Economic Development Related Cuts
- The Budget proposes to eliminate funding for many independent agencies, including: the Appalachian Regional Commission; the Delta Regional Authority; the Denali Commission; the Northern Border Regional Commission.
- Eliminates the Economic Development Administration, which provides small grants with limited measurable impacts and duplicates other Federal programs, such as Rural Utilities Service grants at the U.S. Department of Agriculture and formula grants to States from the Department of Transportation. By terminating this agency, the Budget saves $221 million from the 2017 annualized CR level.
- Eliminates the Minority Business Development Agency, which is duplicative of other Federal, State, local, and private sector efforts that promote minority business entrepreneurship including Small Business Administration District Offices and Small Business Development Centers.
- Saves $124 million by discontinuing Federal funding for the Manufacturing Extension Partnership (MEP) program, which subsidizes up to half the cost of State centers, which provide consulting services to small- and medium-size manufacturers. By eliminating Federal funding, MEP centers would transition solely to non-Federal revenue sources, as was originally intended when the program was established.
- Reduces duplicative and underperforming USDA programs by eliminating discretionary activities of the Rural Business and Cooperative Service, a savings of $95 million from the 2017 annualized CR level.
- Eliminates the Advanced Research Projects Agency-Energy, the Title 17 Innovative Technology Loan Guarantee Program, and the Advanced Technology Vehicle Manufacturing Program because the private sector is better positioned to finance disruptive energy research and development and to commercialize innovative technologies.
- Expands DOL Reemployment and Eligibility Assessments, an evidence-based activity that saves an average of $536 per claimant in unemployment insurance benefit costs by reducing improper payments and getting claimants back to work more quickly and at higher wages.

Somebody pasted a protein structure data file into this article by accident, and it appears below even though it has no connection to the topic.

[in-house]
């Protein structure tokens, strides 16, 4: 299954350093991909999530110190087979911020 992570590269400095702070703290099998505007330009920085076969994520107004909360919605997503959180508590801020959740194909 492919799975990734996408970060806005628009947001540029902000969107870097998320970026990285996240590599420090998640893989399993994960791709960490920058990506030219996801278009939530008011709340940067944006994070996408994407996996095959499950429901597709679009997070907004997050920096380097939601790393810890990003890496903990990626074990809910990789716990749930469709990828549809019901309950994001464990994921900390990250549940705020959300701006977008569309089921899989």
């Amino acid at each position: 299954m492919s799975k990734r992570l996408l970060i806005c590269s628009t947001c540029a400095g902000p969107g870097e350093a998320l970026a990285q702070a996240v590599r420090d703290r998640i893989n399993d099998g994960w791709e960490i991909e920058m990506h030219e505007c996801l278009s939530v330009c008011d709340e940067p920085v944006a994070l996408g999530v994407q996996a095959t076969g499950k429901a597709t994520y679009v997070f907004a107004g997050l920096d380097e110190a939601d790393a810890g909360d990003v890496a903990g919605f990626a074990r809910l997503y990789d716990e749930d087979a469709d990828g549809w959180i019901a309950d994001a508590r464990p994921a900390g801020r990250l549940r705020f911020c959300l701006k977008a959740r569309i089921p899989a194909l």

- Decreases Federal support for DOL job training and employment service formula grants, shifting more responsibility for funding these services to states, localities, and employers.
- Helps states expand apprenticeships, an evidence-based approach to preparing workers for jobs.
- Eliminates funding for the Essential Air Service (EAS) program, which was originally conceived of as a temporary program nearly 40 years ago to provide subsidized commercial air service to rural airports. EAS flights are not full and have high subsidy costs per passenger. Several EAS-eligible communities are relatively close to major airports, and communities that have EAS could be served by other existing modes of transportation. This proposal would result in a discretionary savings of $175 million from the 2017 annualized CR level.
- Eliminates funding for the unauthorized TIGER discretionary grant program, which awards grants to projects that are generally eligible for funding under existing surface transportation formula programs, saving $499 million from the 2017 annualized CR level. Further, DOT’s Nationally Significant Freight and Highway Projects grant program, authorized by the FAST Act of 2015, supports larger highway and multimodal freight projects with demonstrable national or regional benefits. This grant program is authorized at an annual average of $900 million through 2020.
- Eliminates funding for Community Development Financial Institutions (CDFI) Fund grants, a savings of $210 million from the 2017 annualized CR level. The CDFI Fund was created more than 20 years ago to jump-start a now mature industry where private institutions have ready access to the capital needed to extend credit and provide financial services to underserved communities.
- Achieves $12 million in cost savings from the 2017 annualized CR level through identifying and eliminating those SBA grant programs where the private sector provides effective mechanisms to foster local business development and investment. Eliminations include PRIME technical assistance grants, Regional Innovation Clusters, and Growth Accelerators.
Statistics Related News
- Provides $1.5 billion, an increase of more than $100 million, for the U.S. Census Bureau to continue preparations for the 2020 Decennial Census. This additional funding prioritizes fundamental investments in information technology and field infrastructure, which would allow the bureau to more effectively administer the 2020 Decennial Census.
- Consolidates the mission, policy support, and administrative functions of the Economics and Statistics Administration within the Bureau of Economic Analysis, the U.S. Census Bureau, and the Department of Commerce’s Office of the Secretary.
- Reduces funding for USDA’s statistical capabilities, while maintaining core Departmental analytical functions, such as the funding necessary to complete the Census of Agriculture.